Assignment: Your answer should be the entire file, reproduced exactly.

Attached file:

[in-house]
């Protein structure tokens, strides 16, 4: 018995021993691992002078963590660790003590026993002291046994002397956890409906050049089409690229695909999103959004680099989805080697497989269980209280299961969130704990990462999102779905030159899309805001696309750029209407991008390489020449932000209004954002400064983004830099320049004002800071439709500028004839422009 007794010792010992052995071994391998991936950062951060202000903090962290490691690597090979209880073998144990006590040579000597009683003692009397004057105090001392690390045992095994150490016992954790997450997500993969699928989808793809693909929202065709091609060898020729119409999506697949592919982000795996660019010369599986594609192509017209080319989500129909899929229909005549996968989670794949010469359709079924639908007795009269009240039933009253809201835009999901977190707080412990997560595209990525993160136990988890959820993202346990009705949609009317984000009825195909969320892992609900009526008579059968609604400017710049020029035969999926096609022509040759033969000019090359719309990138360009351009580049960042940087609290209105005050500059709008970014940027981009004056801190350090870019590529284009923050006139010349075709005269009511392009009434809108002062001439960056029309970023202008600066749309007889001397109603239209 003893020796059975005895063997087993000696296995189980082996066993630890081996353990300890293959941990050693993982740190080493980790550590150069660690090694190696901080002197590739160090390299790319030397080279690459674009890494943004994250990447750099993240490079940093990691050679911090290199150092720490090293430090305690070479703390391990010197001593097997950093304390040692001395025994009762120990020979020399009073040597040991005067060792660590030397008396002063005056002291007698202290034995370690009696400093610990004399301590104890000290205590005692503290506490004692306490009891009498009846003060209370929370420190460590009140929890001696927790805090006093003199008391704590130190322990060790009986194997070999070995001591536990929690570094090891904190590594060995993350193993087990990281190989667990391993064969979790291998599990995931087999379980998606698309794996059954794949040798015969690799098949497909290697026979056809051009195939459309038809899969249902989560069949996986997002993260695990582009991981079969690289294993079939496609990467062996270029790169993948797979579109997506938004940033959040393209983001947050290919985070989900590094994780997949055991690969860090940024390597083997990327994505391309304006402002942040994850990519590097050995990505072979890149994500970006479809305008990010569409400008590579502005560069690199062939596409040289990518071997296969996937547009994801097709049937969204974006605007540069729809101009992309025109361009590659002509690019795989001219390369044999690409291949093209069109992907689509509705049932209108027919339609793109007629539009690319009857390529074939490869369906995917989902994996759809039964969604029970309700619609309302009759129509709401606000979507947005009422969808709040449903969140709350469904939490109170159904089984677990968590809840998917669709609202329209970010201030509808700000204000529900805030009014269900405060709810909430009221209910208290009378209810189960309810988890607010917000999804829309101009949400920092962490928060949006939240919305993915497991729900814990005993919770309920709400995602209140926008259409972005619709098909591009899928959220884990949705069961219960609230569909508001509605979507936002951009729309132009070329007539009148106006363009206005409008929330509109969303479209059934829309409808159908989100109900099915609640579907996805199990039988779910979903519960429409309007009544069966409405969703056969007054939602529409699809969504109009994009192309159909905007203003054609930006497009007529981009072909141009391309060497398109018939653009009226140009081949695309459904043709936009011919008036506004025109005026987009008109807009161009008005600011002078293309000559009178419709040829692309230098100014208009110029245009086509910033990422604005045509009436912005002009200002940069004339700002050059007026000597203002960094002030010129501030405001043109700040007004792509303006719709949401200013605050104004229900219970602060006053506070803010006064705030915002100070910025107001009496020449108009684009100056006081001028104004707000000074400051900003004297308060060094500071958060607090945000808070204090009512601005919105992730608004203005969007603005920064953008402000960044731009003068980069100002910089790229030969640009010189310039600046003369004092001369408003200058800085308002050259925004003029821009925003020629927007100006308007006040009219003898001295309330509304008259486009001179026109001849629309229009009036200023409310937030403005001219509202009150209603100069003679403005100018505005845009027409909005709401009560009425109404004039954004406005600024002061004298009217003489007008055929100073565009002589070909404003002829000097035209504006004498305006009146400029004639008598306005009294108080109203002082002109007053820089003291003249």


[in-house]
């Protein structure tokens, strides 16, 4: 018995021993691992002078963590660790003590026993002291046994002397956890409906050049089409690229695909999103959004680099989805080697497989269980209280299961969130704990990462999102779905030159899309805001696309750029209407991008390489020449932000209004954002400064983004830099320049004002800071439709500028004839422009 007794010792010992052995071994391998991936950062951060202000903090962290490691690597090979209880073998144990006590040579000597009683003692009397004057105090001392690390045992095994150490016992954790997450997500993969699928989808793809693909929202065709091609060898020729119409999506697949592919982000795996660019010369599986594609192509017209080319989500129909899929229909005549996968989670794949010469359709079924639908007795009269009240039933009253809201835009999901977190707080412990997560595209990525993160136990988890959820993202346990009705949609009317984000009825195909969320892992609900009526008579059968609604400017710049020029035969999926096609022509040759033969000019090359719309990138360009351009580049960042940087609290209105005050500059709008970014940027981009004056801190350090870019590529284009923050006139010349075709005269009511392009009434809108002062001439960056029309970023202008600066749309007889001397109603239209 003893020796059975005895063997087993000696296995189980082996066993630890081996353990300890293959941990050693993982740190080493980790550590150069660690090694190696901080002197590739160090390299790319030397080279690459674009890494943004994250990447750099993240490079940093990691050679911090290199150092720490090293430090305690070479703390391990010197001593097997950093304390040692001395025994009762120990020979020399009073040597040991005067060792660590030397008396002063005056002291007698202290034995370690009696400093610990004399301590104890000290205590005692503290506490004692306490009891009498009846003060209370929370420190460590009140929890001696927790805090006093003199008391704590130190322990060790009986194997070999070995001591536990929690570094090891904190590594060995993350193993087990990281190989667990391993064969979790291998599990995931087999379980998606698309794996059954794949040798015969690799098949497909290697026979056809051009195939459309038809899969249902989560069949996986997002993260695990582009991981079969690289294993079939496609990467062996270029790169993948797979579109997506938004940033959040393209983001947050290919985070989900590094994780997949055991690969860090940024390597083997990327994505391309304006402002942040994850990519590097050995990505072979890149994500970006479809305008990010569409400008590579502005560069690199062939596409040289990518071997296969996937547009994801097709049937969204974006605007540069729809101009992309025109361009590659002509690019795989001219390369044999690409291949093209069109992907689509509705049932209108027919339609793109007629539009690319009857390529074939490869369906995917989902994996759809039964969604029970309700619609309302009759129509709401606000979507947005009422969808709040449903969140709350469904939490109170159904089984677990968590809840998917669709609202329209970010201030509808700000204000529900805030009014269900405060709810909430009221209910208290009378209810189960309810988890607010917000999804829309101009949400920092962490928060949006939240919305993915497991729900814990005993919770309920709400995602209140926008259409972005619709098909591009899928959220884990949705069961219960609230569909508001509605979507936002951009729309132009070329007539009148106006363009206005409008929330509109969303479209059934829309409808159908989100109900099915609640579907996805199990039988779910979903519960429409309007009544069966409405969703056969007054939602529409699809969504109009994009192309159909905007203003054609930006497009007529981009072909141009391309060497398109018939653009009226140009081949695309459904043709936009011919008036506004025109005026987009008109807009161009008005600011002078293309000559009178419709040829692309230098100014208009110029245009086509910033990422604005045509009436912005002009200002940069004339700002050059007026000597203002960094002030010129501030405001043109700040007004792509303006719709949401200013605050104004229900219970602060006053506070803010006064705030915002100070910025107001009496020449108009684009100056006081001028104004707000000074400051900003004297308060060094500071958060607090945000808070204090009512601005919105992730608004203005969007603005920064953008402000960044731009003068980069100002910089790229030969640009010189310039600046003369004092001369408003200058800085308002050259925004003029821009925003020629927007100006308007006040009219003898001295309330509304008259486009001179026109001849629309229009009036200023409310937030403005001219509202009150209603100069003679403005100018505005845009027409909005709401009560009425109404004039954004406005600024002061004298009217003489007008055929100073565009002589070909404003002829000097035209504006004498305006009146400029004639008598306005009294108080109203002082002109007053820089003291003249």